The mechanisms accounting for growth impairments following infection are complex, and they are likely intertwined with environmental enteropathy. There is a pathological basis for the NEP to potentially initiate and/or propagate environmental enteropathy. In murine models, Cryptosporidium causes weight loss, villus blunting, crypt hyperplasia, and increased IFN-gamma and TNF-alpha reminiscent of EE changes [44], [52]. Chronic G. lamblia infection in humans has also demonstrated abnormalities in epithelial tight-junction proteins (claudin-1) and altered mucosal morphometry [53]. A better understanding of the pathogenesis of the NEP and EE and their developmental sequlae may help to identify common pathways by which certain enteric pathogens, together with malnutrition, promote lost human potential. Such discoveries may open avenues for new therapeutics that restore gut function. Despite the aforementioned foundational observations linking malnutrition, enteric infections, and alterations in intestinal architecture, inflammation, and function, it has taken many years to begin to dissect the etiologies and mechanisms driving EE. One significant hurdle to overcome is the challenge inherent in studying a disease process that otherwise requires endoscopy and tissue biopsy for diagnosis. The pursuit for reliable non-invasive biomarkers of EE that are readily available and both sensitive and specific is crucial for determining the true prevalence of this condition, and for increasing our understanding of its underlying pathophysiology and disease modulators (i.e., differential effects from various pathogens and co-pathogen infections, nutritional status and micronutrient intake, host genetics/epigenetics, and microbiota). Studies are currently investigating several leading candidate biomarkers found to be elevated in children in low-income countries, including: markers of intestinal inflammation such as fecal myeloperoxidase (MPO), lactoferrin, and neopterin; serum alpha-1 anti-trypsin (A1AT), a marker of hyperpermeability and protein wasting; and serum endotoxin core antibody (EndoCAb), a marker of bacterial translocation and systemic immune activation. Clinical Investigations in this field have identified that elevated fecal lactoferrin and EndoCAb are present in malnourished children and in certain enteric infections, and that malnourished children have increased lactulose:mannitol ratios (L:M) [22], [54]. A combination of these candidate biomarkers or novel approaches such as metabonomics are needed to begin to truly appreciate the global prevalence, spectrum, and impact of EE and the differential influence NEP and other pathogens have on its severity.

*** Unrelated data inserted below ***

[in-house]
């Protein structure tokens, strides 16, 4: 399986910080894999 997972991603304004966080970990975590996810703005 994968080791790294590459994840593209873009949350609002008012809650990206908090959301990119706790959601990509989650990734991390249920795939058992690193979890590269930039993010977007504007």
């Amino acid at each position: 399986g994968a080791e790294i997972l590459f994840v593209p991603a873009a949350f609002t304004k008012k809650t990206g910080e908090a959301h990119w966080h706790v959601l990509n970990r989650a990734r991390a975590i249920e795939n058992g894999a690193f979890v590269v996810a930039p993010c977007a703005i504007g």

Strategies toward Reducing the Burden of the NEP Can Be Incorporated into Existing NDI Programs